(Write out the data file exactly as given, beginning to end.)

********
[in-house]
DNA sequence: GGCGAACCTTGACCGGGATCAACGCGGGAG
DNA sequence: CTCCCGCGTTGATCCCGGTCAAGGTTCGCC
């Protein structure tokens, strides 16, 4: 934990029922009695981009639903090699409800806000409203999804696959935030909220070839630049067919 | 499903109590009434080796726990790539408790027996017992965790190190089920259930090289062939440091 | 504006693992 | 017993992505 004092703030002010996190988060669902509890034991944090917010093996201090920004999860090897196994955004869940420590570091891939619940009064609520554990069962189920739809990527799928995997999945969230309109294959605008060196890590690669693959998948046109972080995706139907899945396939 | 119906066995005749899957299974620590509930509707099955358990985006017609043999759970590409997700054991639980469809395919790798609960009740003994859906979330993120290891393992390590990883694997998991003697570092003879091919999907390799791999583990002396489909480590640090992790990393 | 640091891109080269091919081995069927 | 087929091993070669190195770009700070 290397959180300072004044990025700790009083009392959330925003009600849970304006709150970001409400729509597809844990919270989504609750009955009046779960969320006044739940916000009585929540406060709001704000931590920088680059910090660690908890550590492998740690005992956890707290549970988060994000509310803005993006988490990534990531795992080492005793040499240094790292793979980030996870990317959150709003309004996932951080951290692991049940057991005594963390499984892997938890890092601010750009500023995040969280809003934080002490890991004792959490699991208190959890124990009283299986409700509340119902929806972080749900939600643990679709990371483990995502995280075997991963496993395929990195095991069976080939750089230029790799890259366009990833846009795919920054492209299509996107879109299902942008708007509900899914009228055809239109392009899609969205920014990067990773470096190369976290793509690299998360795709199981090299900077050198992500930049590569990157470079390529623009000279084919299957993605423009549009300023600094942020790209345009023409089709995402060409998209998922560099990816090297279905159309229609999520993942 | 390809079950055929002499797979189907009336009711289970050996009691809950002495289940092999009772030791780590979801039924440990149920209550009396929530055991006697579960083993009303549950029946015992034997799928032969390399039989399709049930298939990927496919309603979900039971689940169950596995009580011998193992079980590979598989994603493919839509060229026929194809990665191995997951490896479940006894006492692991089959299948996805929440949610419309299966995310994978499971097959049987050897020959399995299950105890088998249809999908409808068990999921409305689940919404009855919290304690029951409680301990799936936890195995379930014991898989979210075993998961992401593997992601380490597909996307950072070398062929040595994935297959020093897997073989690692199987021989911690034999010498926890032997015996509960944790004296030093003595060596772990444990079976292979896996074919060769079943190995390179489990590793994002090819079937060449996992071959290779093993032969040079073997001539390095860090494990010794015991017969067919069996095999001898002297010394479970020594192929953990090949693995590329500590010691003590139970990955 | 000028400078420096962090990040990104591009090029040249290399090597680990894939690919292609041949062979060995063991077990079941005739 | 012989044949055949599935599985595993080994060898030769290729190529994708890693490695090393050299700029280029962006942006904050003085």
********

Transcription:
[in-house]
DNA sequence: GGCGAACCTTGACCGGGATCAACGCGGGAG
DNA sequence: CTCCCGCGTTGATCCCGGTCAAGGTTCGCC
């Protein structure tokens, strides 16, 4: 934990029922009695981009639903090699409800806000409203999804696959935030909220070839630049067919 | 499903109590009434080796726990790539408790027996017992965790190190089920259930090289062939440091 | 504006693992 | 017993992505 004092703030002010996190988060669902509890034991944090917010093996201090920004999860090897196994955004869940420590570091891939619940009064609520554990069962189920739809990527799928995997999945969230309109294959605008060196890590690669693959998948046109972080995706139907899945396939 | 119906066995005749899957299974620590509930509707099955358990985006017609043999759970590409997700054991639980469809395919790798609960009740003994859906979330993120290891393992390590990883694997998991003697570092003879091919999907390799791999583990002396489909480590640090992790990393 | 640091891109080269091919081995069927 | 087929091993070669190195770009700070 290397959180300072004044990025700790009083009392959330925003009600849970304006709150970001409400729509597809844990919270989504609750009955009046779960969320006044739940916000009585929540406060709001704000931590920088680059910090660690908890550590492998740690005992956890707290549970988060994000509310803005993006988490990534990531795992080492005793040499240094790292793979980030996870990317959150709003309004996932951080951290692991049940057991005594963390499984892997938890890092601010750009500023995040969280809003934080002490890991004792959490699991208190959890124990009283299986409700509340119902929806972080749900939600643990679709990371483990995502995280075997991963496993395929990195095991069976080939750089230029790799890259366009990833846009795919920054492209299509996107879109299902942008708007509900899914009228055809239109392009899609969205920014990067990773470096190369976290793509690299998360795709199981090299900077050198992500930049590569990157470079390529623009000279084919299957993605423009549009300023600094942020790209345009023409089709995402060409998209998922560099990816090297279905159309229609999520993942 | 390809079950055929002499797979189907009336009711289970050996009691809950002495289940092999009772030791780590979801039924440990149920209550009396929530055991006697579960083993009303549950029946015992034997799928032969390399039989399709049930298939990927496919309603979900039971689940169950596995009580011998193992079980590979598989994603493919839509060229026929194809990665191995997951490896479940006894006492692991089959299948996805929440949610419309299966995310994978499971097959049987050897020959399995299950105890088998249809999908409808068990999921409305689940919404009855919290304690029951409680301990799936936890195995379930014991898989979210075993998961992401593997992601380490597909996307950072070398062929040595994935297959020093897997073989690692199987021989911690034999010498926890032997015996509960944790004296030093003595060596772990444990079976292979896996074919060769079943190995390179489990590793994002090819079937060449996992071959290779093993032969040079073997001539390095860090494990010794015991017969067919069996095999001898002297010394479970020594192929953990090949693995590329500590010691003590139970990955 | 000028400078420096962090990040990104591009090029040249290399090597680990894939690919292609041949062979060995063991077990079941005739 | 012989044949055949599935599985595993080994060898030769290729190529994708890693490695090393050299700029280029962006942006904050003085």